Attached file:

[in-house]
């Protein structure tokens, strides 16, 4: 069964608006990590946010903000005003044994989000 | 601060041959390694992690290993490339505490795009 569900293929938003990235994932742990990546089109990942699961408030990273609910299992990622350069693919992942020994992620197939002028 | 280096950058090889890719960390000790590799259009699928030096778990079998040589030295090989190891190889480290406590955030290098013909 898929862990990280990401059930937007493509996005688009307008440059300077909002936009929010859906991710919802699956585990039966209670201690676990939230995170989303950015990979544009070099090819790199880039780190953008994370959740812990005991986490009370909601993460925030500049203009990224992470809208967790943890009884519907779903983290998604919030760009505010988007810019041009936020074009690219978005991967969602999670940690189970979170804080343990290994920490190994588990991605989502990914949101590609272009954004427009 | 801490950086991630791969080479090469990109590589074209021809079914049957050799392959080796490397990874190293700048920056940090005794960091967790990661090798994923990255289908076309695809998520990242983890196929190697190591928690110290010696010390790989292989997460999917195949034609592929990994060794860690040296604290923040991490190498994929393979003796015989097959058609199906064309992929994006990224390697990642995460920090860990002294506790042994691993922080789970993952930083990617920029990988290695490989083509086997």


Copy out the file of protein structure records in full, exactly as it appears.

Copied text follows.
[in-house]
């Protein structure tokens, strides 16, 4: 069964608006990590946010903000005003044994989000 | 601060041959390694992690290993490339505490795009 569900293929938003990235994932742990990546089109990942699961408030990273609910299992990622350069693919992942020994992620197939002028 | 280096950058090889890719960390000790590799259009699928030096778990079998040589030295090989190891190889480290406590955030290098013909 898929862990990280990401059930937007493509996005688009307008440059300077909002936009929010859906991710919802699956585990039966209670201690676990939230995170989303950015990979544009070099090819790199880039780190953008994370959740812990005991986490009370909601993460925030500049203009990224992470809208967790943890009884519907779903983290998604919030760009505010988007810019041009936020074009690219978005991967969602999670940690189970979170804080343990290994920490190994588990991605989502990914949101590609272009954004427009 | 801490950086991630791969080479090469990109590589074209021809079914049957050799392959080796490397990874190293700048920056940090005794960091967790990661090798994923990255289908076309695809998520990242983890196929190697190591928690110290010696010390790989292989997460999917195949034609592929990994060794860690040296604290923040991490190498994929393979003796015989097959058609199906064309992929994006990224390697990642995460920090860990002294506790042994691993922080789970993952930083990617920029990988290695490989083509086997």